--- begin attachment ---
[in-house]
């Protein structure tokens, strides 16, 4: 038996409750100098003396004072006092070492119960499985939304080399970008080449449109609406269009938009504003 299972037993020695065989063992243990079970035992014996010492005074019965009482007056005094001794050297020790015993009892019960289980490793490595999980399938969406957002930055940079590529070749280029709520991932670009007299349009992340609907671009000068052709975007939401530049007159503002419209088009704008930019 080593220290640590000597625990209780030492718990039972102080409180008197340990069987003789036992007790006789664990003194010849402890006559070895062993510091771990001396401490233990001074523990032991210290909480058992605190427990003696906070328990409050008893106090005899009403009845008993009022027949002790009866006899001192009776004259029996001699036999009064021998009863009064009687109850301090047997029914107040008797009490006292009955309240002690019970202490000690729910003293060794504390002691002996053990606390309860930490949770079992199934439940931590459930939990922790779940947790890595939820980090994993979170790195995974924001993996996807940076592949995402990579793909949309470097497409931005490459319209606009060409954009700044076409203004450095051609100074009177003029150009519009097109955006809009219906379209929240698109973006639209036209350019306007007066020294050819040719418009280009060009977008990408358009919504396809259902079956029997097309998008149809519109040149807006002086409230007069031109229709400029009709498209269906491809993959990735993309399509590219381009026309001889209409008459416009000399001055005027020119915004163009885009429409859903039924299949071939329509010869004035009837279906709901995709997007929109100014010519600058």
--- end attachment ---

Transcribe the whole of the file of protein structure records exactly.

[in-house]
């Protein structure tokens, strides 16, 4: 038996409750100098003396004072006092070492119960499985939304080399970008080449449109609406269009938009504003 299972037993020695065989063992243990079970035992014996010492005074019965009482007056005094001794050297020790015993009892019960289980490793490595999980399938969406957002930055940079590529070749280029709520991932670009007299349009992340609907671009000068052709975007939401530049007159503002419209088009704008930019 080593220290640590000597625990209780030492718990039972102080409180008197340990069987003789036992007790006789664990003194010849402890006559070895062993510091771990001396401490233990001074523990032991210290909480058992605190427990003696906070328990409050008893106090005899009403009845008993009022027949002790009866006899001192009776004259029996001699036999009064021998009863009064009687109850301090047997029914107040008797009490006292009955309240002690019970202490000690729910003293060794504390002691002996053990606390309860930490949770079992199934439940931590459930939990922790779940947790890595939820980090994993979170790195995974924001993996996807940076592949995402990579793909949309470097497409931005490459319209606009060409954009700044076409203004450095051609100074009177003029150009519009097109955006809009219906379209929240698109973006639209036209350019306007007066020294050819040719418009280009060009977008990408358009919504396809259902079956029997097309998008149809519109040149807006002086409230007069031109229709400029009709498209269906491809993959990735993309399509590219381009026309001889209409008459416009000399001055005027020119915004163009885009429409859903039924299949071939329509010869004035009837279906709901995709997007929109100014010519600058």